ODROID-Go Thermal Infrared Camera

This is a simple IR (infrared) thermal camera project for the ODROID-GO handheld ESP32 system. It allows saving of data to an SD card as well as having a basic Bluetooth interface to wirelessly get data off the camera to a computer, tablet or mobile phone. It is based on the MLX90640 32x24 pixel infrared thermal array modules that you can get relatively inexpensively from many online shops. Below is a photo of this camera in action.

Figure 1: The thermal camera in action

Using the Arduino code

There are two ways to use the thermal camera code. The really simple way is to go to the 'FW file' folder and copy the 'goircam.fw' file to the firmware folder on your ODROID-GO SD card. Then, when you turn the ODROID-GO on, while holding down the B button, you should get an option to load the camera firmware. Obviously you will need the camera built and attached for the firmware to run.

The second, more advanced, way is for people who want to use the Arduino IDE to edit or build the firmware as an Arduino Sketch. To do this, use the files in the 'Arduino code' folder as you would do for coding any other Arduino project you have. All of the details are available on the ODROID-GO Wiki site for setting up the Arduino IDE for the ODROID-GO.

If you are using the Arduino IDE method and want to create a firmware file, as described on the ODROID-GO Wiki site, the graphics for use with the MKFW utility are included in the 'Graphics' folder.

Building the thermal camera module

Building the camera is very simple, as it uses just the MLX90640 module, with wires for ground, VCC, SCL and SDA (I2C). According to the ODROID-GO Wiki, the header pinout is as follows:

Header Pin     Function
1       GND
4       SDA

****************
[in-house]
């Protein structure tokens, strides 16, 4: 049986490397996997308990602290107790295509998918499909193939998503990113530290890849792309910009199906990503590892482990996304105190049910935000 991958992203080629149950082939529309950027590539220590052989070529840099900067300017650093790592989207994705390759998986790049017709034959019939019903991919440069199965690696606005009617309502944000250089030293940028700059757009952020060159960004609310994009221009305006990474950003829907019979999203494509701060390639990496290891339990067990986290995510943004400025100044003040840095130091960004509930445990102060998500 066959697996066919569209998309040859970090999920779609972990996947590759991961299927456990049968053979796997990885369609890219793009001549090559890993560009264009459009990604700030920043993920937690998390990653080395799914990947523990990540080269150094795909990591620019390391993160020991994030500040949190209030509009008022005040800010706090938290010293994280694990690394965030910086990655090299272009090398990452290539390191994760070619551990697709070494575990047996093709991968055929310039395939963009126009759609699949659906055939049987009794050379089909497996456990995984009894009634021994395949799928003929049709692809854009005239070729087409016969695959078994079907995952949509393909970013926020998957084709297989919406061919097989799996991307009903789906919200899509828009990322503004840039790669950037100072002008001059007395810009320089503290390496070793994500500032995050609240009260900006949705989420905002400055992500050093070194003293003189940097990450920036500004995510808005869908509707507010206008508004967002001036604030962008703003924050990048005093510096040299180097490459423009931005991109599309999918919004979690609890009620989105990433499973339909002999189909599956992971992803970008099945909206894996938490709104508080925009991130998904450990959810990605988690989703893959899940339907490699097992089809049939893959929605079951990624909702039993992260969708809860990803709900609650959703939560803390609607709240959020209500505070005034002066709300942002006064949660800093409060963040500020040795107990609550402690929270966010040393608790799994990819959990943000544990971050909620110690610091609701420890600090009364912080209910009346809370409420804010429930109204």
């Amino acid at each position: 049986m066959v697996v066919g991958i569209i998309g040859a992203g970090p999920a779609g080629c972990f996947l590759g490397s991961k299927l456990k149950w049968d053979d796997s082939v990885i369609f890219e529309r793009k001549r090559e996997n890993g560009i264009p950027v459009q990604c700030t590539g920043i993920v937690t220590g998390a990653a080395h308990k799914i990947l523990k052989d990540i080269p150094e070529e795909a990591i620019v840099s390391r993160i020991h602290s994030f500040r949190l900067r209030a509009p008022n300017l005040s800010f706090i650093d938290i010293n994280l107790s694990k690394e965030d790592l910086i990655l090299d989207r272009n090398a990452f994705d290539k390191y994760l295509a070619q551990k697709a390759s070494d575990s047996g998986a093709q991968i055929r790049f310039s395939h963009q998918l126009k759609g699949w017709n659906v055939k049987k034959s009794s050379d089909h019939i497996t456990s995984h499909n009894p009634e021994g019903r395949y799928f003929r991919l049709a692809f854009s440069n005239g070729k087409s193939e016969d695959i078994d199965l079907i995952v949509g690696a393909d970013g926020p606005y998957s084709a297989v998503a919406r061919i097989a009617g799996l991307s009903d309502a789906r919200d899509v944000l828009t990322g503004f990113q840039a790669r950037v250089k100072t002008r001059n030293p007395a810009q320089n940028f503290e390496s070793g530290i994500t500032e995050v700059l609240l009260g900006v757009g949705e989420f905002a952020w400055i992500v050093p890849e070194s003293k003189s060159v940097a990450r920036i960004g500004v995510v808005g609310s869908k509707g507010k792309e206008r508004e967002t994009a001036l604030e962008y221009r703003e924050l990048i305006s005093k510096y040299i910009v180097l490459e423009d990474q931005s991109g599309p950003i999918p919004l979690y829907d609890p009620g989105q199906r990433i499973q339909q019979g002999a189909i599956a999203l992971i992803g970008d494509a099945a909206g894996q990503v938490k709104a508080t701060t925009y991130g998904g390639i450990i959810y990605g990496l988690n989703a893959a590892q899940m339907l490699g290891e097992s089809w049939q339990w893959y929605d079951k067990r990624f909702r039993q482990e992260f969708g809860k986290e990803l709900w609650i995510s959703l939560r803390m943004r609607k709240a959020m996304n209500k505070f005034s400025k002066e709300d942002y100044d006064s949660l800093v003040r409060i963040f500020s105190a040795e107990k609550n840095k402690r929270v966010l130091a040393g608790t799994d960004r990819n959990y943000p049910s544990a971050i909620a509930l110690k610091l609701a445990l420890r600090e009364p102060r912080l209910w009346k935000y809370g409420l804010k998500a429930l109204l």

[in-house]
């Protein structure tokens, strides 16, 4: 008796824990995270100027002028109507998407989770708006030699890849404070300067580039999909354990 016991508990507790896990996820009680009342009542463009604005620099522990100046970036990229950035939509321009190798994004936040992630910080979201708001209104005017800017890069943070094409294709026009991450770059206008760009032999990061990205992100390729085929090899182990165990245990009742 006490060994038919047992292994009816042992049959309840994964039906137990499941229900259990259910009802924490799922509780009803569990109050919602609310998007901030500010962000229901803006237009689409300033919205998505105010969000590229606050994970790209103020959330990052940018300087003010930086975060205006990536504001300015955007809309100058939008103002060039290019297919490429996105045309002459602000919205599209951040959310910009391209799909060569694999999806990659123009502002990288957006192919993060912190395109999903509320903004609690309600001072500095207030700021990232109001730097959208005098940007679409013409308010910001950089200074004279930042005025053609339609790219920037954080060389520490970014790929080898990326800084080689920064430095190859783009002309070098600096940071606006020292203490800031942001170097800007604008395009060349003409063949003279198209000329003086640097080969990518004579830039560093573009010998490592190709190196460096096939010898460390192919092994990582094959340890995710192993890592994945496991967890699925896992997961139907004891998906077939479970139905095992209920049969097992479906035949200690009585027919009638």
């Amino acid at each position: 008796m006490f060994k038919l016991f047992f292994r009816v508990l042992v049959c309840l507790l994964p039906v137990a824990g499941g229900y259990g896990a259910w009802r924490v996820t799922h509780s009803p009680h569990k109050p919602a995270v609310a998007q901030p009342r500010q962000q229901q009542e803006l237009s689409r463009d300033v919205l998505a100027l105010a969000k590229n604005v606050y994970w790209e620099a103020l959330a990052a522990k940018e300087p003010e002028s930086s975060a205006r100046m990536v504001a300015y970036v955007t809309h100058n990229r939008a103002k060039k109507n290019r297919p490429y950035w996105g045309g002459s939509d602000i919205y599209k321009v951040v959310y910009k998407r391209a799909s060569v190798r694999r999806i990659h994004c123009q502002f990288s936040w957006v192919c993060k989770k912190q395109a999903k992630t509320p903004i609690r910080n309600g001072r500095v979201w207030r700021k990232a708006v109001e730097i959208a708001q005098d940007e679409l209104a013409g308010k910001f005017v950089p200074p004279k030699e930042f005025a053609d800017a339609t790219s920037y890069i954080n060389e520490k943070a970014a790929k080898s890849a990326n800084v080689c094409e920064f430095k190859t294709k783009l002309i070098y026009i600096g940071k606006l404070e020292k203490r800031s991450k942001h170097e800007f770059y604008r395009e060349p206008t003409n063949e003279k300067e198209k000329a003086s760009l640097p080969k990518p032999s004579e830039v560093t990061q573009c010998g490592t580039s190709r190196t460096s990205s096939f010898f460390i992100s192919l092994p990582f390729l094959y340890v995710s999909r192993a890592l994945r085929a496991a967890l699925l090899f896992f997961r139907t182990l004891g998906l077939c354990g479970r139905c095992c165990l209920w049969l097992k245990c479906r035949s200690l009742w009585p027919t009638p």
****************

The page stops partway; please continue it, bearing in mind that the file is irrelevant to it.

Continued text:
5       SCL
6       VCC
Once you have things wired up and tested, the simplicity of the circuit makes it very easy to solder up some header pins onto a piece of veroboard to make a more robust connector for the ODROID-GO header socket. Below is a photo of how I did that.

Figure 2 : A photo of the circuit

I put the header pins on top of the veroboard and soldered the wires to the track on the back, which meant the wires did not obstruct the connection, although you could just use a bigger piece of veroboard, too.

Making a 3D printed enclosure

The 'Case 3D model' folder includes a couple of files I used to make a 3D printed enclosure. One of them is a ready-to-print STL file. This file is designed for the Pimoroni MLX90640 module I used. If that does not work for your needs, or the MLX90640 module you have, the OpenSCAD file is included so you can make a customized version for your project. The camera module fits, as shown in the photo above. This photograph also shows the correct orientation for the module. By cutting the veroboard to the right size, it fit perfectly into the back of my enclosure, leaving the header pins properly positioned (see Photo 3). The veroboard was glued in place and it was necessary to check the pin’s alignment before the glue cured.

Figure 3 : A photo of the back of the enclosure showing the header pins glued in


The ODROID-GO Wiki is a useful resource for all Go things: https://wiki.odroid.com/odroid_go/odroid_go

The Wiki page for a 16x2 I2C LCD project contains details of how to connect an I2C module to the ODROID-GO header: https://wiki.odroid.com/odroid_go/arduino/09_16x2lcd_i2c

The 3D printed case can also be downloaded from Thingiverse: https://www.thingiverse.com/thing:3648653


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